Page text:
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R/V Parke Snavely

The USGS Pacific Coastal and Marine Science Center acquired Research Vessel Parke Snavely in November 2007. R/V Snavely is a 34’ Armstrong Catamaran with an open stern and an aluminum hull. Her beam is 10’6” and she drafts 3’9”. She features a self-bailing welded aluminum deck, removeable boarding, port-side dive door, and internal sea chests.

The boat is named after Parke D. Snavely, Jr. (1919 - 2003), a pioneer of marine geology research at USGS.

R/V Snavely is principally a seafloor mapping boat, used in many seafloor and nearshore operations:

  • sonar mapping
  • LiDAR mapping
  • seafloor photography/videography or “ground-truthing”
  • sampling

Systems used on Snavely

The use of brand names is for identification purposes only and does not imply endorsement by the USGS

Bow view of Snavely in Santa Cruz Harbor; click for larger version.
R/V Snavely
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Photo of Parke Snavely.
Parke D. Snavely, Jr.

Snavely Specifications


Heavy-duty A-frame

  • 14’ height
  • 5’ transom clearance for deployment
  • A-frame cylinders unpin and lay forward in nesting position for transport


  • All stainless deck fittings
  • Two Vickers VTM 42 electric clutches (Port main and generator)
  • 20 gallon Hydraulic reservoir
  • Hydraulic cross-over manifold to allow use of either pump online
  • Hydraulic quick disconnect deck fittings for hydraulic winch and auxiliary equipment
  • Kinematics Anchor winch with 300 1/2” Amsteel line /50’ chain with Bruce anchor
  • Kinematics 4” hydraulic cathead
  • Two Davit receptacles (1 port 1 starboard)
  • Armstrong removable Davit (1000 lb. rating with 8’ lift)

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Power and fuel

  • Twin Volvo 310 HP electronic diesel engines
  • Volvo Penta out-drives
  • Electric Volvo controls
  • LCD Volvo Smart management and monitoring
  • Counter-rotating Nybril Props
  • Roxul engine room sound proofing
  • Racor external fuel filter system for engines and generator
  • Two 120-gallon welded aluminum fuel tanks

Electrical systems and generator

  • Westerbeke 12kW Marine diesel generator
  • 30 amp AC shore power system
  • Heart 5000 W inverter and battery charger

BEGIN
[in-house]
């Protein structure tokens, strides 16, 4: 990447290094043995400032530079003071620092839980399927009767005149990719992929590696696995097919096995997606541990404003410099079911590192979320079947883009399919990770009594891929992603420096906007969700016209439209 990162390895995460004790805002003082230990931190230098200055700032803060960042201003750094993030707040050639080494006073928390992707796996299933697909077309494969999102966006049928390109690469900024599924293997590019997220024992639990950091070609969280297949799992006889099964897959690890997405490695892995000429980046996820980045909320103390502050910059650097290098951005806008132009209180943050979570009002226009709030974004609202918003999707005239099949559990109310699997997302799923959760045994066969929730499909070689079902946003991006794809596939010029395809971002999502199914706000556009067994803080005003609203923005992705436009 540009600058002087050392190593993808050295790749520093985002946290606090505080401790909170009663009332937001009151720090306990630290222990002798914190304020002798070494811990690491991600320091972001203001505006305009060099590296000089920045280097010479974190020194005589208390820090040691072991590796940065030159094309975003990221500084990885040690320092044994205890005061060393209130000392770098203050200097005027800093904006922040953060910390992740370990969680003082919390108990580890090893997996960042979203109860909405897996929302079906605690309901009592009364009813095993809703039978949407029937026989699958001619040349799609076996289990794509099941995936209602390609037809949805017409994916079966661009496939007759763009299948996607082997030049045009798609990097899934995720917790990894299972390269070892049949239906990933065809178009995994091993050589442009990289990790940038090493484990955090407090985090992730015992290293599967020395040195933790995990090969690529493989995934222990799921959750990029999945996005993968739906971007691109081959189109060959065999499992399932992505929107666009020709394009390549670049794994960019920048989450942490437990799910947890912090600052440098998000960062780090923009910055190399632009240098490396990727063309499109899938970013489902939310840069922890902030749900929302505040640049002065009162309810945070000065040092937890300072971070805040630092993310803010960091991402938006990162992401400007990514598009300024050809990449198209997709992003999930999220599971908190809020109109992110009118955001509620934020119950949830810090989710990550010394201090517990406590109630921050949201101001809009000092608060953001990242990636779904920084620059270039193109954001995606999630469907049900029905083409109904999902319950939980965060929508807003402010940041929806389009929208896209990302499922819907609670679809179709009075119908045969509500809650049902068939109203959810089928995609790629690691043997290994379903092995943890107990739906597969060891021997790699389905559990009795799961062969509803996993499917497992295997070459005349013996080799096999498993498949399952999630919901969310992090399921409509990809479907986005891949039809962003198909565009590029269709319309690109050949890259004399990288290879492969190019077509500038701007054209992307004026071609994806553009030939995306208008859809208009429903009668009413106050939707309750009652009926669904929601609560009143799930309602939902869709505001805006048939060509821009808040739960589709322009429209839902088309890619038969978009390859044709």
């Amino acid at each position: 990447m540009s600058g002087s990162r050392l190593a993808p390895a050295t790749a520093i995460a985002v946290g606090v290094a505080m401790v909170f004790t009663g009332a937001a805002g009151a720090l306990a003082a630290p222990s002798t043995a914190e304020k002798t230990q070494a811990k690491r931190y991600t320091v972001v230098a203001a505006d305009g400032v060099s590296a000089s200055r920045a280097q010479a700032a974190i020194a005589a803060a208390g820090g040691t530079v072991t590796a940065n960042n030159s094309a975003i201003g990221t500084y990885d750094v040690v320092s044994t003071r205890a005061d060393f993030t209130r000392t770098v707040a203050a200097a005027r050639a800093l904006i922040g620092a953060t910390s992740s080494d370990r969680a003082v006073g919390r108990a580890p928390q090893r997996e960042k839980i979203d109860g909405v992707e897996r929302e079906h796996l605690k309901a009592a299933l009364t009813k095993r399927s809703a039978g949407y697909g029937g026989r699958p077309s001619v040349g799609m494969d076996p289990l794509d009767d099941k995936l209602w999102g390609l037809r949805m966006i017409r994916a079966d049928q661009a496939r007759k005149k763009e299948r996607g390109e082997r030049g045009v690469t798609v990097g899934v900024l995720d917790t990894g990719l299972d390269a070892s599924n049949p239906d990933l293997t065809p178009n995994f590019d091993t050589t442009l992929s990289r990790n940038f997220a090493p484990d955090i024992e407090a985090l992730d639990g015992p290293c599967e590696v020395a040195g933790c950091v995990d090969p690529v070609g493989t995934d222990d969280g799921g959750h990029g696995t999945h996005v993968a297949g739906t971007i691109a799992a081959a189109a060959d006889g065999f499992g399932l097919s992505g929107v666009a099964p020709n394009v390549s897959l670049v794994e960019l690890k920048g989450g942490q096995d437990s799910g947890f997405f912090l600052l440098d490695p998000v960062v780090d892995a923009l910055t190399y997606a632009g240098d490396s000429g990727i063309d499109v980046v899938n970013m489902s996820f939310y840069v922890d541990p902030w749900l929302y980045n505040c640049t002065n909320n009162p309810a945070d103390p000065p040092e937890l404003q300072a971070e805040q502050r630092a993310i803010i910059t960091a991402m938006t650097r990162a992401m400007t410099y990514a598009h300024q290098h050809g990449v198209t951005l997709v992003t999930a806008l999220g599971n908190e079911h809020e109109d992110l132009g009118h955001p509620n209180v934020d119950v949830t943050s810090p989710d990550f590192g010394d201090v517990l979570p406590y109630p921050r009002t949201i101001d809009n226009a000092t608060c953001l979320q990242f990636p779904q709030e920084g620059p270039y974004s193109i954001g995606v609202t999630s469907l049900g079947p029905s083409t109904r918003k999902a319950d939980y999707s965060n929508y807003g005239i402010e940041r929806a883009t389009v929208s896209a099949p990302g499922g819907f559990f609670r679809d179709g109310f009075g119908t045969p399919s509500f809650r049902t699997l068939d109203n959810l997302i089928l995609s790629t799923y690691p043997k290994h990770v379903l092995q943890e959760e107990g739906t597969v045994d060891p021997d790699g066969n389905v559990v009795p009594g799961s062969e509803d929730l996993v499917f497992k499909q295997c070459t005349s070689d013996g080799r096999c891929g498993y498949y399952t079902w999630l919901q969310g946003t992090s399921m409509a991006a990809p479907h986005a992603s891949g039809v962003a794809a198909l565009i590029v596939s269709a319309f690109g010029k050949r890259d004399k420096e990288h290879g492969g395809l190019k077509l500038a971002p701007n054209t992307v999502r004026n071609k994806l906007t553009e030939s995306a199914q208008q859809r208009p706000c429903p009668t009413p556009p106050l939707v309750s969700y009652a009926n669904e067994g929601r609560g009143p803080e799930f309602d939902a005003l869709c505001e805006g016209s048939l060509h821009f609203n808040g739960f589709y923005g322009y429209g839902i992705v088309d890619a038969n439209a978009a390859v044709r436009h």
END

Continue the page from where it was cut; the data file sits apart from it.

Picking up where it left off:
• Path Maker smart switching system to direct charge and manual bypass
  • Two Group 3 1 high output starting batteries
  • One 8-D Deep cycle house battery
  • Blue Seas AC/DC 16 circuit breaker panel
  • Two 12v Marino power outlets (one dash/one computer station)
  • Six Dual 110v AC GFI protected outlets (1 galley,1 dinette, 2 electronic rack, 2 helm)

Electronics and navigation aids

  • Autopilot: Simrad AP26 Series Auto Pilot and pump
  • Radar: Furuno Model 1824 C 2.2 kW Radar and Chart Plotter
  • Depth Sounder: Garmin thru-hull transducer with NMEA output
  • VHF Radios: 2 Icom 602 VHF radios with direct select calling
  • Two Conrad VHF antennas

Pilot house with low profile forward berth

  • 12’ L x 8’ W welded aluminum pilot house cabin with 6’3” headroom

Helm and operation station

  • Auxiliary Helm string station on aft deck

Cabin interior layout and equipment

  • Microwave oven
  • Port side dinette table for science/observers with internet LAN, USB hub
  • 72” long starboard side science data acquisition station:
    • Three 27” flat screen monitor work stations
    • Two Navigation/acquisition computers
    • One data processing computer (for port side dinette station)
    • 72” long electronic systems shelf
    • 8” electronics deck cable pass through to aft deck in starboard aft bulkhead

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Cabin heat

  • Flagship MAC 18000 BTU air conditioner/ heating

Head (bathroom)

  • Stand-up toilet compartment with wash basin
  • Fresh water deck shower

Plumbing (potable)

  • 40 gallon freshwater tank (50 unavailable)
  • AC and Engine hot water tank and system
  • Hot water to galley, head, & buck deck
  • On-demand electric fresh water pump

Other pumps

  • Four 2000 gph bilge pumps with (auto/manual)
  • Two Vickers Hydraulic pumps
  • One Pacer high capacity sea water deck wash down pump

Vessel lighting and operation